Norway in ‘third wave’ of coronavirus but no new national restrictions yet

Norway is currently in a third wave of the Covid-19 pandemic, health minister Bent Høie said at a briefing on Wednesday.

Norway in 'third wave' of coronavirus but no new national restrictions yet
Illustration photo: Ina FASSBENDER / AFP

Høie spoke to media after a record 1,156 new cases of the virus were registered in the country’s latest daily update.

The figure is the highest recorded in a day in Norway since the beginning of the pandemic. It should be noted that testing was less widespread during the original wave in spring 2020.

“We are now setting records which none of us wanted to set and we are into a third wave,” Høie said at the briefing.

The more infectious B117 variant of the virus, first identified in the United Kingdom, is now the dominant form in Norway. B117 is responsible for 72 percent of new infections currently, according to data from the Norwegian Institute of Public Health (NIPH). In Oslo, the proportion is as high as 82 percent.

READ ALSO: Everything you need to know about new restrictions in Oslo and Viken

Norway’s reproduction rate or R-number for the virus is now at 1.4, the NIPH weekly report states. That means 10 infected people will pass the virus on to an average of 14 others, enabling the epidemic to grow.

There are currently 226 hospital inpatients with Covid-19 in Norway, which is the highest number of hospitalisations since April 2020.

Despite the concerning numbers, Høie said that restrictions to control the virus will remain largely in the hands of local authorities for now.

“If we were to introduce stricter measures nationally now, they would be influenced by the parts of the country where infections are lower,” he said.

If there are many more outbreaks in more parts of the country, we have plans to introduce national measures,” the minister also said.

Authorities did advise travelling domestically during the forthcoming Easter holidays, however.

“We are approaching Easter and many want to know which guidelines apply. The general advice to avoid travelling – including domestically – will also apply at Easter,” head of the Norwegian Health Directorate Bjørn Guldvog said at the briefing.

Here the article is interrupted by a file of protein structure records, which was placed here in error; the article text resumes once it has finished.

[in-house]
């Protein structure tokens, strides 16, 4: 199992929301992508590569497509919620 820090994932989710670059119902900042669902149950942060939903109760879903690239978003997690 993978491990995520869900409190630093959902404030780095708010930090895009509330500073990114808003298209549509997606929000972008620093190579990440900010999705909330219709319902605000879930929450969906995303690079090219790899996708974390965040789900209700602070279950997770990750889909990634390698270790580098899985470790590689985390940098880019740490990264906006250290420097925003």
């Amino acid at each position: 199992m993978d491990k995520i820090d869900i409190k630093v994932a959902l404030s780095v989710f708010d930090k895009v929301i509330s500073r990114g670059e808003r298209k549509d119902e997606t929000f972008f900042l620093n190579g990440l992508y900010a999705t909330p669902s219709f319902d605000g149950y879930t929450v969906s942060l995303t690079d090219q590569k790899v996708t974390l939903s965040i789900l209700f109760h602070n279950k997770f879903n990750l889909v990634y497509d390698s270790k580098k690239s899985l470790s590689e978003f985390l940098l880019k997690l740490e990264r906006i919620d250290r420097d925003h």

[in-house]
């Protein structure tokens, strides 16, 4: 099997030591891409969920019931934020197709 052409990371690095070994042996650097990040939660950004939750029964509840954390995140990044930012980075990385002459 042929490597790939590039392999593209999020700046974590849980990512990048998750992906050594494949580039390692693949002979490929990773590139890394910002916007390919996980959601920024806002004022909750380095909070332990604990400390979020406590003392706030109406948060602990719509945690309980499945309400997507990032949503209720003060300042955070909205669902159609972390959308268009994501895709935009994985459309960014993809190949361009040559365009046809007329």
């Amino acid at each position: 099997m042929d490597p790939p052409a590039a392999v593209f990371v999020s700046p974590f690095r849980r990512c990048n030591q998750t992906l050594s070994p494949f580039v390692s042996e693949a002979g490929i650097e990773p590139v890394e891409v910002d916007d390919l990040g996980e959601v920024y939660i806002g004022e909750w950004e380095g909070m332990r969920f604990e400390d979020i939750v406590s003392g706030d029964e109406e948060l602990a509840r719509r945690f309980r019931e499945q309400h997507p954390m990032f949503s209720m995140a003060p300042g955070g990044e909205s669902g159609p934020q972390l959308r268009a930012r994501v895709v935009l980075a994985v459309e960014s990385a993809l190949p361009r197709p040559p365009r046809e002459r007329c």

At Wednesday’s briefing, Norwegian health officials also commented on the AstraZeneca vaccine. Norway is amongst a number of European countries to have suspended use of the vaccine.

READ ALSO: Norway can’t ‘confirm nor exclude’ AstraZeneca jab connection after another health worker dies

NIPH director Camilla Stoltenberg said that Norway is currently investigating whether there may be a link between the AstraZeneca vaccine and serious incidences of blood clots in a small number of vaccinated people.

But the consequences of the investigation for Norway’s vaccination programme could be limited regardless of the outcome, Stoltenberg said.

“After the recently announced delays in deliveries of the (AstraZeneca) vaccines, a full stop of the vaccine would not be so decisive (for vaccinating the population on schedule). But it would need other suppliers to deliver as expected,” she said.

“Regardless of what the European Medicines Agency and the Norwegian Medicines Agency find out, NIPH, which is responsible for Norway’s vaccination programme, will conduct an independent assessment of whether we will retain this vaccine in our programme,” she added.

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Covid deaths in Sweden ‘set to rise in coming weeks’

The Public Health Agency of Sweden has warned that the number of weekly Covid deaths is set to rise, after the number of people testing positive for the virus rose for the sixth week running.

Covid deaths in Sweden 'set to rise in coming weeks'

According to the agency, an average of 27 people have died with or from the virus a week over the past three weeks. 

“According to our analyses, the number who died in week 27 (July 4th-July 11th), is more than died in week 26 and we expect this to continue to grow,” the agency wrote in a report issued on Thursday. 

In the week ending July 17th (week 28), 4,700 new cases of Covid-19 were registered, a 22 percent rise on the previous week. 

“We are seeing rising infection levels of Covid-19 which means that there will be more people admitted to hospital, and even more who die with Covid-19,”  said Anneli Carlander, a unit chief at the agency. “The levels we are seeing now are higher than they were last summer, but we haven’t reached the same level we saw last winter when omicron was spreading for the first time.” 

While 27 deaths a week with for from Covid-19 is a rise on the low levels seen this spring, it is well below the peak death rate Sweden saw in April 2020, when more than 100 people were dying a day. 

The number of Covid deaths recorded each week this summer. Source. Public Health Agency of Sweden
A graph of Covid deaths per day since the start of the pandemic shows that the current death rate, while alarming, remains low. Photo: Public Health Agency of Sweden

Carlander said that cases were rising among those in sheltered accommodation for the elderly, and also elderly people given support in their own homes, groups which are recommended to get tested for the virus if they display symptoms. The infection rate among those given support in their homes has risen 40 percent on last week. 

This week there were also 12 new patients admitted to intensive care units with Covid-19 in Sweden’s hospitals.  

The increase has come due to the new BA.5 variant of omicron, which is better able to infect people who have been vaccinated or already fallen ill with Covid-19. Vaccination or a past infection does, however, give protection against serious illness and death.